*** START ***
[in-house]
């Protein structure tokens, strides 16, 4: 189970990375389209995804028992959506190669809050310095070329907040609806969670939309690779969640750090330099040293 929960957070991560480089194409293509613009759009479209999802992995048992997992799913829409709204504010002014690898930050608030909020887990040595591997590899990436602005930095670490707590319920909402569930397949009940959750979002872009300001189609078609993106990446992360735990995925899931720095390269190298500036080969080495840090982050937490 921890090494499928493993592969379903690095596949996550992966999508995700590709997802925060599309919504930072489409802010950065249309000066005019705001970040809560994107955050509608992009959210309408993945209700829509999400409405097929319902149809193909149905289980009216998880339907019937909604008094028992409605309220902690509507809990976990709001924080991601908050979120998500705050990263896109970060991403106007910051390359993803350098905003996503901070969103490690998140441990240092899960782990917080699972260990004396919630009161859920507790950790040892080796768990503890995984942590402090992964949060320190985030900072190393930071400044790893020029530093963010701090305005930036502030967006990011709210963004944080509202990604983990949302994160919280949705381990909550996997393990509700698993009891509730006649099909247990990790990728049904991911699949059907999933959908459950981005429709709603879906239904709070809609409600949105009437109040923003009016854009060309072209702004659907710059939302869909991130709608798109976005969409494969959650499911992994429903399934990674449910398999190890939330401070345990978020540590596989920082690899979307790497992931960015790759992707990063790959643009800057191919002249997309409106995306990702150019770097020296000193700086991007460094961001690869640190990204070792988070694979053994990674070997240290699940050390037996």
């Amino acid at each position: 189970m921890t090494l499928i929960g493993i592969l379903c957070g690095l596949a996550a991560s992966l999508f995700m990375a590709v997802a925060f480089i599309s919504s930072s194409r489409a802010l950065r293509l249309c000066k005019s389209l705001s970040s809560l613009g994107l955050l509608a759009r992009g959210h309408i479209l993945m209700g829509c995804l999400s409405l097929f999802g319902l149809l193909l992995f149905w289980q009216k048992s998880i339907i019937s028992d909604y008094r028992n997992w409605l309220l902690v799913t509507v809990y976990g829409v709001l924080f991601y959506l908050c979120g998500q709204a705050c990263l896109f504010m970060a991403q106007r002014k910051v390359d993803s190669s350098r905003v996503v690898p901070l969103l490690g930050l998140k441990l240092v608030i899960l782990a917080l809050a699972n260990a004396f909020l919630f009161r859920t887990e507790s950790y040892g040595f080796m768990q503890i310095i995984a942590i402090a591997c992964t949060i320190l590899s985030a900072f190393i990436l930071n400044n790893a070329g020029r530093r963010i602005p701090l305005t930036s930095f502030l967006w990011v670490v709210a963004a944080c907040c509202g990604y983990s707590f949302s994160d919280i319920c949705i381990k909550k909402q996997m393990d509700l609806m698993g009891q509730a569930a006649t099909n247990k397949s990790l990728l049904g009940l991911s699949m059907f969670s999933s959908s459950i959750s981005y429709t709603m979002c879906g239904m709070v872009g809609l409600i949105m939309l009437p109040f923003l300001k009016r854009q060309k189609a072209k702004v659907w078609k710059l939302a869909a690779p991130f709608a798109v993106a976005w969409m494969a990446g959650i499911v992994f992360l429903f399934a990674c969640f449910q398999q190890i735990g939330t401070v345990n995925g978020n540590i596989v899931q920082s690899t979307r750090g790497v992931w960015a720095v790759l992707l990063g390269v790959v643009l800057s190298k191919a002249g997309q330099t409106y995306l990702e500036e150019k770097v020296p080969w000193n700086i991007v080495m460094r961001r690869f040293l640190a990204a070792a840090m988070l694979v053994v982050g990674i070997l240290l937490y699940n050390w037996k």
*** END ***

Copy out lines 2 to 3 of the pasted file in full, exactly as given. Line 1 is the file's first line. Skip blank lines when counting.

């Protein structure tokens, strides 16, 4: 189970990375389209995804028992959506190669809050310095070329907040609806969670939309690779969640750090330099040293 929960957070991560480089194409293509613009759009479209999802992995048992997992799913829409709204504010002014690898930050608030909020887990040595591997590899990436602005930095670490707590319920909402569930397949009940959750979002872009300001189609078609993106990446992360735990995925899931720095390269190298500036080969080495840090982050937490 921890090494499928493993592969379903690095596949996550992966999508995700590709997802925060599309919504930072489409802010950065249309000066005019705001970040809560994107955050509608992009959210309408993945209700829509999400409405097929319902149809193909149905289980009216998880339907019937909604008094028992409605309220902690509507809990976990709001924080991601908050979120998500705050990263896109970060991403106007910051390359993803350098905003996503901070969103490690998140441990240092899960782990917080699972260990004396919630009161859920507790950790040892080796768990503890995984942590402090992964949060320190985030900072190393930071400044790893020029530093963010701090305005930036502030967006990011709210963004944080509202990604983990949302994160919280949705381990909550996997393990509700698993009891509730006649099909247990990790990728049904991911699949059907999933959908459950981005429709709603879906239904709070809609409600949105009437109040923003009016854009060309072209702004659907710059939302869909991130709608798109976005969409494969959650499911992994429903399934990674449910398999190890939330401070345990978020540590596989920082690899979307790497992931960015790759992707990063790959643009800057191919002249997309409106995306990702150019770097020296000193700086991007460094961001690869640190990204070792988070694979053994990674070997240290699940050390037996």
């Amino acid at each position: 189970m921890t090494l499928i929960g493993i592969l379903c957070g690095l596949a996550a991560s992966l999508f995700m990375a590709v997802a925060f480089i599309s919504s930072s194409r489409a802010l950065r293509l249309c000066k005019s389209l705001s970040s809560l613009g994107l955050l509608a759009r992009g959210h309408i479209l993945m209700g829509c995804l999400s409405l097929f999802g319902l149809l193909l992995f149905w289980q009216k048992s998880i339907i019937s028992d909604y008094r028992n997992w409605l309220l902690v799913t509507v809990y976990g829409v709001l924080f991601y959506l908050c979120g998500q709204a705050c990263l896109f504010m970060a991403q106007r002014k910051v390359d993803s190669s350098r905003v996503v690898p901070l969103l490690g930050l998140k441990l240092v608030i899960l782990a917080l809050a699972n260990a004396f909020l919630f009161r859920t887990e507790s950790y040892g040595f080796m768990q503890i310095i995984a942590i402090a591997c992964t949060i320190l590899s985030a900072f190393i990436l930071n400044n790893a070329g020029r530093r963010i602005p701090l305005t930036s930095f502030l967006w990011v670490v709210a963004a944080c907040c509202g990604y983990s707590f949302s994160d919280i319920c949705i381990k909550k909402q996997m393990d509700l609806m698993g009891q509730a569930a006649t099909n247990k397949s990790l990728l049904g009940l991911s699949m059907f969670s999933s959908s459950i959750s981005y429709t709603m979002c879906g239904m709070v872009g809609l409600i949105m939309l009437p109040f923003l300001k009016r854009q060309k189609a072209k702004v659907w078609k710059l939302a869909a690779p991130f709608a798109v993106a976005w969409m494969a990446g959650i499911v992994f992360l429903f399934a990674c969640f449910q398999q190890i735990g939330t401070v345990n995925g978020n540590i596989v899931q920082s690899t979307r750090g790497v992931w960015a720095v790759l992707l990063g390269v790959v643009l800057s190298k191919a002249g997309q330099t409106y995306l990702e500036e150019k770097v020296p080969w000193n700086i991007v080495m460094r961001r690869f040293l640190a990204a070792a840090m988070l694979v053994v982050g990674i070997l240290l937490y699940n050390w037996k």